No information was available on what caused the head injury, a motive or who might be responsible.

    The condominium complex includes around 25 two-story buildings, which each contain six apartment-style condo units.



    Photo Credit: NBCConnecticut.com and Facebook Photo

    Police are investigating the death of Jennifer Sredzinski.Police are investigating the death of Jennifer Sredzinski.

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    A car crashed into a CVS store in Rocky Hill on Friday morning.

    The crash happened at 2427 Main Street, which is also the Silas Deane Highway,

    No information was immediately available on the amount of damage or any injuries.



    Photo Credit: NBCConnecticut.com

    A driver crashed into a CVS in Rocky Hill this morning.A driver crashed into a CVS in Rocky Hill this morning.

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    A pedestrian was struck in Norwalk on Thursday night and police are looking for the driver who fled.

    Police said, via Twitter, that the person was hit on the Stroffolino Bridge and early indications were that the person’s injuries are serious.

    The driver was in a small red car and fled from the scene, police said.



    Photo Credit: Norwalk Police

    A pedestrian was struck and injured in Norwalk.A pedestrian was struck and injured in Norwalk.

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    Two young children were left in a car outside a South Florida casino while their parents gambled inside early Thursday, police say.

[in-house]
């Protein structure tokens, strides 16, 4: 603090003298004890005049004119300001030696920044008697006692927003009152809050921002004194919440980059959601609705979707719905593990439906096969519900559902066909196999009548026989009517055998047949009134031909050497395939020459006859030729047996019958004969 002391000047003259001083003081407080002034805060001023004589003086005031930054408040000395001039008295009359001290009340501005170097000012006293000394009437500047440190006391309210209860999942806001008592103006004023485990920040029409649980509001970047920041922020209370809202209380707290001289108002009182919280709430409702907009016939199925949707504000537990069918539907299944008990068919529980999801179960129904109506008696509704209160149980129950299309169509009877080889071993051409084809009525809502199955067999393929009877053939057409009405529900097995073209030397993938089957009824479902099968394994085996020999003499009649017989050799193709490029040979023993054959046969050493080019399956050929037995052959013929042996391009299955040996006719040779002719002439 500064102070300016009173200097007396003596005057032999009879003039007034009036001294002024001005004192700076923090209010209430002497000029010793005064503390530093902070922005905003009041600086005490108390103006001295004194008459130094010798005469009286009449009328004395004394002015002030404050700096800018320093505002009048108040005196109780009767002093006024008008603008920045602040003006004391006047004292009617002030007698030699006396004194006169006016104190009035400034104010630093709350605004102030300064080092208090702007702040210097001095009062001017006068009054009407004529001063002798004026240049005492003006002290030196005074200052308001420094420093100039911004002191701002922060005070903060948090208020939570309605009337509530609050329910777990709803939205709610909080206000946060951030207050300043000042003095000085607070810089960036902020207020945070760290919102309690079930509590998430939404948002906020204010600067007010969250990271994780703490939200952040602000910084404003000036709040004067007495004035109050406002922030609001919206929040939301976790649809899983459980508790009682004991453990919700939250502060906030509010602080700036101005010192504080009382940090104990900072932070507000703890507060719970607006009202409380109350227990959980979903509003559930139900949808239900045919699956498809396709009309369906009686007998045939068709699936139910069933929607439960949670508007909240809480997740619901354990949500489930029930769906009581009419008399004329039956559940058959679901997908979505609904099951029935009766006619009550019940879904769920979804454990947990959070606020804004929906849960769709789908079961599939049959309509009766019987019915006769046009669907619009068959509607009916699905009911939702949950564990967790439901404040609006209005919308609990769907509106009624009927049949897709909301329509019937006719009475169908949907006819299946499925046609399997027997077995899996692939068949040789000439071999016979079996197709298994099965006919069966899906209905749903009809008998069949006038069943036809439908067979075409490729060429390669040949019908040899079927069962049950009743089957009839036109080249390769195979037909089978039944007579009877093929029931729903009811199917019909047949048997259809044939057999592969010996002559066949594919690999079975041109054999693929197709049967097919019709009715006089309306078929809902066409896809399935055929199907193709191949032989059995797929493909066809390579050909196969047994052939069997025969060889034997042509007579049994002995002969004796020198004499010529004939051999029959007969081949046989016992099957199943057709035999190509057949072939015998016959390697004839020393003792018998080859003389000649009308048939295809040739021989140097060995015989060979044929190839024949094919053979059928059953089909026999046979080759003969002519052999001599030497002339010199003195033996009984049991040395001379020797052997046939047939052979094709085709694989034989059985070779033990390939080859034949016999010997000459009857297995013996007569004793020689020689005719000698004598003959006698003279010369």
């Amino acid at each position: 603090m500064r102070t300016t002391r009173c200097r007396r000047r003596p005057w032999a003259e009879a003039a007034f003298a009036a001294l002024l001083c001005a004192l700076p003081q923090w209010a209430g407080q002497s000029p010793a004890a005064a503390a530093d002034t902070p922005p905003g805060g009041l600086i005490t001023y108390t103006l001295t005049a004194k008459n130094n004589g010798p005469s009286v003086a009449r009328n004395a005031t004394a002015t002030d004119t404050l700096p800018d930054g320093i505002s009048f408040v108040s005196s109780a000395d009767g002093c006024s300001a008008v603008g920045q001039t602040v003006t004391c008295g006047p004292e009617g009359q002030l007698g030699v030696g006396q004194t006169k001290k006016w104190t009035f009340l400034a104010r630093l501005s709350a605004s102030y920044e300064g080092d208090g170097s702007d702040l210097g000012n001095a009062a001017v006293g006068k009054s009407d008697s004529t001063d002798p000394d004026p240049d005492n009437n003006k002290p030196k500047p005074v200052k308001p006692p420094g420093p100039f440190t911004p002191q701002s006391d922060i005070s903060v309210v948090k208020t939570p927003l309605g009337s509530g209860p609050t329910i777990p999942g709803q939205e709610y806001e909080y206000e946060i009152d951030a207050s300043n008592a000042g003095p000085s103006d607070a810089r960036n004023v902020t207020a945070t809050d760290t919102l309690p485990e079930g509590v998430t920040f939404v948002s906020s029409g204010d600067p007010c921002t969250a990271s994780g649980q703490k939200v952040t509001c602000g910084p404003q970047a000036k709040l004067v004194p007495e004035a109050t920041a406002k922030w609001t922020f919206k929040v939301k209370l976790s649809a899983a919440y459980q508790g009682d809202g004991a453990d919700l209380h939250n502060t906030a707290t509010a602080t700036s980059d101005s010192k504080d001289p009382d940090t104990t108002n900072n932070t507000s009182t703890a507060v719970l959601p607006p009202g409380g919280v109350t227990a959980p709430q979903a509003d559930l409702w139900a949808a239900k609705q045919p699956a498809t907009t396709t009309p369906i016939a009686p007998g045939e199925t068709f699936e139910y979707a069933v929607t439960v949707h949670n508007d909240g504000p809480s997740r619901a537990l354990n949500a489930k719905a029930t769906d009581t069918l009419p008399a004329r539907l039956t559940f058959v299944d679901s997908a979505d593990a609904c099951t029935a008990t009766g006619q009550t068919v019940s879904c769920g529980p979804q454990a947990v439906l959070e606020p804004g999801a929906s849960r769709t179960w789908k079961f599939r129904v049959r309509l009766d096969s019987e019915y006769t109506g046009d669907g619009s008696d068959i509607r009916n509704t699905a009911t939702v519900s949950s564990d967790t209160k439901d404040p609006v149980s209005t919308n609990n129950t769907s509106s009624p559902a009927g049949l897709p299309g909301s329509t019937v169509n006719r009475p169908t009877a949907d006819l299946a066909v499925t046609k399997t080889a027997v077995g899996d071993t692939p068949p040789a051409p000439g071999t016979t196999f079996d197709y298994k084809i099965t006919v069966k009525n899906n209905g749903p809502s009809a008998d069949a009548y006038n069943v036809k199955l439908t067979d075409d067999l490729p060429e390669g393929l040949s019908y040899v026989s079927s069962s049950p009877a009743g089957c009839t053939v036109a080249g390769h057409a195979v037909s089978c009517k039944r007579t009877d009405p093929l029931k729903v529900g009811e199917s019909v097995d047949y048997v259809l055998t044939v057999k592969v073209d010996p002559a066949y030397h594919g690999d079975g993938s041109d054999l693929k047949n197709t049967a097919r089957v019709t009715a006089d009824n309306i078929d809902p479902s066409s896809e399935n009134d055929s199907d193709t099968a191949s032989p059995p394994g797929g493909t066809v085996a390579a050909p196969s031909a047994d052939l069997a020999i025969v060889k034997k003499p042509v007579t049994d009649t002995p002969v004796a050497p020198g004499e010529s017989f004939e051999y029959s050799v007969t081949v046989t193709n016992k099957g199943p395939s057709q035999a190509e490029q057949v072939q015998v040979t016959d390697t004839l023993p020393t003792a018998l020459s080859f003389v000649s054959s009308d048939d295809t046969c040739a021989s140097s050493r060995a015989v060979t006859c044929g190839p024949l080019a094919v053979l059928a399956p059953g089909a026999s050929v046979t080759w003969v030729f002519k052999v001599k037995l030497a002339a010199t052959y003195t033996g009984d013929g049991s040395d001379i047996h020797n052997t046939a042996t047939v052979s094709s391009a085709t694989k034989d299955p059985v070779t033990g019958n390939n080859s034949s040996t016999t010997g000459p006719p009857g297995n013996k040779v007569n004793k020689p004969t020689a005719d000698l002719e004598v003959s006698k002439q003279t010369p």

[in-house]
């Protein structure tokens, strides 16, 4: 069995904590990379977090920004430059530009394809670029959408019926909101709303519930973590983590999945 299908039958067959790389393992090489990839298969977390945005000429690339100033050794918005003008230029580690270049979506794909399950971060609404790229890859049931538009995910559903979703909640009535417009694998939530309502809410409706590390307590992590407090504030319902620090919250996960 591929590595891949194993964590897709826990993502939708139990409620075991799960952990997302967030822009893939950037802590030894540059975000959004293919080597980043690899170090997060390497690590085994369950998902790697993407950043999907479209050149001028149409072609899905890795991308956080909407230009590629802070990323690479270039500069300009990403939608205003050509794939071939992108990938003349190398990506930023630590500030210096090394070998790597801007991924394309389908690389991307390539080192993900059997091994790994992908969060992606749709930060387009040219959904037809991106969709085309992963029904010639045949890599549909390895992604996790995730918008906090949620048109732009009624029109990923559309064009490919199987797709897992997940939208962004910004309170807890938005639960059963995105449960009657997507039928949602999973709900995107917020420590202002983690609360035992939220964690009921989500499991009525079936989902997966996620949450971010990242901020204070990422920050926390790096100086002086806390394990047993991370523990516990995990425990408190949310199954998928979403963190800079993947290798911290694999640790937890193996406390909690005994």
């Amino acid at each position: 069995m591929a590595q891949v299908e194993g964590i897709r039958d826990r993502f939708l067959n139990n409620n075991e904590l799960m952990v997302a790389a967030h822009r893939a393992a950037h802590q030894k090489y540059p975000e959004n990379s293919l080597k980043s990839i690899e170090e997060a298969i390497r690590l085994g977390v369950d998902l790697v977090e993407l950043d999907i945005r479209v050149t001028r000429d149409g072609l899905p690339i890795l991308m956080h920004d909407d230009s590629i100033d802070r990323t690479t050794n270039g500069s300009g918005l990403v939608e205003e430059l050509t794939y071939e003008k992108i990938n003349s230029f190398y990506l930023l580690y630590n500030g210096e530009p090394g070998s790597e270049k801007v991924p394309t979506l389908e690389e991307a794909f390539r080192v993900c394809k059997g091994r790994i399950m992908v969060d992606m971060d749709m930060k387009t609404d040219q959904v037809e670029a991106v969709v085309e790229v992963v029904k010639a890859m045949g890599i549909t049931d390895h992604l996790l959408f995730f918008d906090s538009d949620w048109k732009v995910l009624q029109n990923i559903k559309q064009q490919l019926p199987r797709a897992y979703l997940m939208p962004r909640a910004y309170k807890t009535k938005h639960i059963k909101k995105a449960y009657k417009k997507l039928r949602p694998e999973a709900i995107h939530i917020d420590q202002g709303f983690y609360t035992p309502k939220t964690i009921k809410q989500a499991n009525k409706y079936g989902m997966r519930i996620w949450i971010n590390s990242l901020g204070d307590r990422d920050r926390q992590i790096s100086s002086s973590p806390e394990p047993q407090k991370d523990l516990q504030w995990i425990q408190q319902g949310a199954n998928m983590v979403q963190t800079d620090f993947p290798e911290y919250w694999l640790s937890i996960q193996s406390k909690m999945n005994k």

The children, ages four and one, were found in a car in the parking lot of the Hialeah Park Casino at 2200 E. 4th Ave., said Hialeah Police spokesman Carl Zogby.

    The kids were spotted by casino employees in the unattended car just after midnight, Zogby said.

    "The kids were subject to anything happening to them. They could've walked out of the car, or someone could've come in — who knows what could've happened," Zogby said.

    He said the parents had been inside gambling, possibly for over an hour, while their children sat in the car, which had the engine running and the air conditioning on.

    The parents, Tyrell Johnson and his girlfriend Josephine Laidler, were both charged with child neglect, Zogby said.

    Footage showed the man and woman being detained by police at the scene and the two young children playing with officers.

    Hialeah Police and the Department of Children and Families are investigating the incident.

    The children were put into the custody of their grandparents by a family court judge Thursday afternoon. If the parents bond out of jail, they are not allowed to go near the kids.